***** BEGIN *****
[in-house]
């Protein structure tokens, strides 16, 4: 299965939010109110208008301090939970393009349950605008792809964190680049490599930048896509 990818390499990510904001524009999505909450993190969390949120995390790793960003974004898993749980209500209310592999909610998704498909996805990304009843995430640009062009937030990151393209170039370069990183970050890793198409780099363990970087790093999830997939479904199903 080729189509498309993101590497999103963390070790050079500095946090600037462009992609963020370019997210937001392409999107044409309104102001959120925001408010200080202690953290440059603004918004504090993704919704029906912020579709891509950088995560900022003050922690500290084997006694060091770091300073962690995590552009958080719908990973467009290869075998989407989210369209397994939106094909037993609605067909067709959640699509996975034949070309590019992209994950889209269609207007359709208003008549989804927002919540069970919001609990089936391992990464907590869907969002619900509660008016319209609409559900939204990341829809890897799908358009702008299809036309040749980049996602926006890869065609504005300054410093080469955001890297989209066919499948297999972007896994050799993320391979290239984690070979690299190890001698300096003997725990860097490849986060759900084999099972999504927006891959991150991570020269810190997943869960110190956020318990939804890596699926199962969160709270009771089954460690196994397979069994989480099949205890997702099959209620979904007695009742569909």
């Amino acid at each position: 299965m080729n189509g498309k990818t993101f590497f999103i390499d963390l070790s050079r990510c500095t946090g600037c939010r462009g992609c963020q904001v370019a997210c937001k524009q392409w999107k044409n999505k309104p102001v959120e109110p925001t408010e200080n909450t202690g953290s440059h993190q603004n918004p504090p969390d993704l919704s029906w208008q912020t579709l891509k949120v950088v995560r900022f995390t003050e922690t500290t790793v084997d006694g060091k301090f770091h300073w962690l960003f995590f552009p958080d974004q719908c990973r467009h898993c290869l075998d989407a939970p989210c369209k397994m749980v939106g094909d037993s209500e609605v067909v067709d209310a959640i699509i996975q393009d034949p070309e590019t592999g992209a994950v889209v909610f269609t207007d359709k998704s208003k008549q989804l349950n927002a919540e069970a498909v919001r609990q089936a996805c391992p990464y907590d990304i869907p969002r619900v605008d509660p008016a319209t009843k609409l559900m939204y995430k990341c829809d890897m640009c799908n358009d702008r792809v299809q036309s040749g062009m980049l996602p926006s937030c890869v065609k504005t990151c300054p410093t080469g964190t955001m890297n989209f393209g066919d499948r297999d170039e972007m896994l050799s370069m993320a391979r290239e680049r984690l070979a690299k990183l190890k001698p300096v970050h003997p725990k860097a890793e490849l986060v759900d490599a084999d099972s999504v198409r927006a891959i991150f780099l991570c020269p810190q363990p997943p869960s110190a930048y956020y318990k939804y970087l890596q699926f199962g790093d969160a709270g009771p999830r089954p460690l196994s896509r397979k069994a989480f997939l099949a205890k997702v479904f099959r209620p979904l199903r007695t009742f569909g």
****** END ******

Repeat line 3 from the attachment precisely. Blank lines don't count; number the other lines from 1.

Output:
């Amino acid at each position: 299965m080729n189509g498309k990818t993101f590497f999103i390499d963390l070790s050079r990510c500095t946090g600037c939010r462009g992609c963020q904001v370019a997210c937001k524009q392409w999107k044409n999505k309104p102001v959120e109110p925001t408010e200080n909450t202690g953290s440059h993190q603004n918004p504090p969390d993704l919704s029906w208008q912020t579709l891509k949120v950088v995560r900022f995390t003050e922690t500290t790793v084997d006694g060091k301090f770091h300073w962690l960003f995590f552009p958080d974004q719908c990973r467009h898993c290869l075998d989407a939970p989210c369209k397994m749980v939106g094909d037993s209500e609605v067909v067709d209310a959640i699509i996975q393009d034949p070309e590019t592999g992209a994950v889209v909610f269609t207007d359709k998704s208003k008549q989804l349950n927002a919540e069970a498909v919001r609990q089936a996805c391992p990464y907590d990304i869907p969002r619900v605008d509660p008016a319209t009843k609409l559900m939204y995430k990341c829809d890897m640009c799908n358009d702008r792809v299809q036309s040749g062009m980049l996602p926006s937030c890869v065609k504005t990151c300054p410093t080469g964190t955001m890297n989209f393209g066919d499948r297999d170039e972007m896994l050799s370069m993320a391979r290239e680049r984690l070979a690299k990183l190890k001698p300096v970050h003997p725990k860097a890793e490849l986060v759900d490599a084999d099972s999504v198409r927006a891959i991150f780099l991570c020269p810190q363990p997943p869960s110190a930048y956020y318990k939804y970087l890596q699926f199962g790093d969160a709270g009771p999830r089954p460690l196994s896509r397979k069994a989480f997939l099949a205890k997702v479904f099959r209620p979904l199903r007695t009742f569909g």